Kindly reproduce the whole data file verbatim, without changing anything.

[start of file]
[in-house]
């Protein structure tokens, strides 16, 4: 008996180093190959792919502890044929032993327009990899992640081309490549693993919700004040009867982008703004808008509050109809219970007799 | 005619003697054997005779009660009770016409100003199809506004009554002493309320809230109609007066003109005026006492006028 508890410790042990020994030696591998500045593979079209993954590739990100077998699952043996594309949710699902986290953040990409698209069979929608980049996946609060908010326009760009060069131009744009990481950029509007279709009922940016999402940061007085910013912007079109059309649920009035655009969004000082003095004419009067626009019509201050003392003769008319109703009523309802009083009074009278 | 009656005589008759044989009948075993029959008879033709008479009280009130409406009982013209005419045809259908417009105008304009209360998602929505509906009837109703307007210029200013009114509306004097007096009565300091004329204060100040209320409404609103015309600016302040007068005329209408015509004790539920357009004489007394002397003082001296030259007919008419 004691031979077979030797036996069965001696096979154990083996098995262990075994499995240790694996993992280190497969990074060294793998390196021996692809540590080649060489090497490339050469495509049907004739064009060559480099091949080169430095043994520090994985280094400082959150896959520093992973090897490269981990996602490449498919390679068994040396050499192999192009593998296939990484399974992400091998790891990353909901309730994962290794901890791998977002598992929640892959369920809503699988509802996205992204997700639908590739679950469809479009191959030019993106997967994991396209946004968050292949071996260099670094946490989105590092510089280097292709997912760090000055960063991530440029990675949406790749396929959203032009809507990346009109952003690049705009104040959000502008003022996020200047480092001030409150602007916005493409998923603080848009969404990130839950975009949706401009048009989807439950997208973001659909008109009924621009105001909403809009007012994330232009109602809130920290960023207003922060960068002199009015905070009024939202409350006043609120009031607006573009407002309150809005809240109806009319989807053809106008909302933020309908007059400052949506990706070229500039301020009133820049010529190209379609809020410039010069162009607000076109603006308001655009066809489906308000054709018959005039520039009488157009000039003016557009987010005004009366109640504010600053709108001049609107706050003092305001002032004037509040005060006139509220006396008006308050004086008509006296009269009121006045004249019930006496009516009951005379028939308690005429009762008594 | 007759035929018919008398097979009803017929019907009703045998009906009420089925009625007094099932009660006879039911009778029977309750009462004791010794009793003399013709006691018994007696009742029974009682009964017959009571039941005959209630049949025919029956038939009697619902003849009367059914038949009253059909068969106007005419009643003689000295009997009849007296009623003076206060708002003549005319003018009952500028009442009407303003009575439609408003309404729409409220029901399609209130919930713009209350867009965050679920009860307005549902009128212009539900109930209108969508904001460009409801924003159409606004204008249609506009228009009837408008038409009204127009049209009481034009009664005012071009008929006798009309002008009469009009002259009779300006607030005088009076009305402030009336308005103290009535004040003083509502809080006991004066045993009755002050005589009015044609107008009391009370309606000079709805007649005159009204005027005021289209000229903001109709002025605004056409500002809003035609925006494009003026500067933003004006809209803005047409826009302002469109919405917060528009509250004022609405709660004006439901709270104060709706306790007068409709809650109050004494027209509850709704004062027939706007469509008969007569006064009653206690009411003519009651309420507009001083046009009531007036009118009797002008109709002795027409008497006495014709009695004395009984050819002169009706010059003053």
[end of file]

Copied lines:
[in-house]
């Protein structure tokens, strides 16, 4: 008996180093190959792919502890044929032993327009990899992640081309490549693993919700004040009867982008703004808008509050109809219970007799 | 005619003697054997005779009660009770016409100003199809506004009554002493309320809230109609007066003109005026006492006028 508890410790042990020994030696591998500045593979079209993954590739990100077998699952043996594309949710699902986290953040990409698209069979929608980049996946609060908010326009760009060069131009744009990481950029509007279709009922940016999402940061007085910013912007079109059309649920009035655009969004000082003095004419009067626009019509201050003392003769008319109703009523309802009083009074009278 | 009656005589008759044989009948075993029959008879033709008479009280009130409406009982013209005419045809259908417009105008304009209360998602929505509906009837109703307007210029200013009114509306004097007096009565300091004329204060100040209320409404609103015309600016302040007068005329209408015509004790539920357009004489007394002397003082001296030259007919008419 004691031979077979030797036996069965001696096979154990083996098995262990075994499995240790694996993992280190497969990074060294793998390196021996692809540590080649060489090497490339050469495509049907004739064009060559480099091949080169430095043994520090994985280094400082959150896959520093992973090897490269981990996602490449498919390679068994040396050499192999192009593998296939990484399974992400091998790891990353909901309730994962290794901890791998977002598992929640892959369920809503699988509802996205992204997700639908590739679950469809479009191959030019993106997967994991396209946004968050292949071996260099670094946490989105590092510089280097292709997912760090000055960063991530440029990675949406790749396929959203032009809507990346009109952003690049705009104040959000502008003022996020200047480092001030409150602007916005493409998923603080848009969404990130839950975009949706401009048009989807439950997208973001659909008109009924621009105001909403809009007012994330232009109602809130920290960023207003922060960068002199009015905070009024939202409350006043609120009031607006573009407002309150809005809240109806009319989807053809106008909302933020309908007059400052949506990706070229500039301020009133820049010529190209379609809020410039010069162009607000076109603006308001655009066809489906308000054709018959005039520039009488157009000039003016557009987010005004009366109640504010600053709108001049609107706050003092305001002032004037509040005060006139509220006396008006308050004086008509006296009269009121006045004249019930006496009516009951005379028939308690005429009762008594 | 007759035929018919008398097979009803017929019907009703045998009906009420089925009625007094099932009660006879039911009778029977309750009462004791010794009793003399013709006691018994007696009742029974009682009964017959009571039941005959209630049949025919029956038939009697619902003849009367059914038949009253059909068969106007005419009643003689000295009997009849007296009623003076206060708002003549005319003018009952500028009442009407303003009575439609408003309404729409409220029901399609209130919930713009209350867009965050679920009860307005549902009128212009539900109930209108969508904001460009409801924003159409606004204008249609506009228009009837408008038409009204127009049209009481034009009664005012071009008929006798009309002008009469009009002259009779300006607030005088009076009305402030009336308005103290009535004040003083509502809080006991004066045993009755002050005589009015044609107008009391009370309606000079709805007649005159009204005027005021289209000229903001109709002025605004056409500002809003035609925006494009003026500067933003004006809209803005047409826009302002469109919405917060528009509250004022609405709660004006439901709270104060709706306790007068409709809650109050004494027209509850709704004062027939706007469509008969007569006064009653206690009411003519009651309420507009001083046009009531007036009118009797002008109709002795027409008497006495014709009695004395009984050819002169009706010059003053």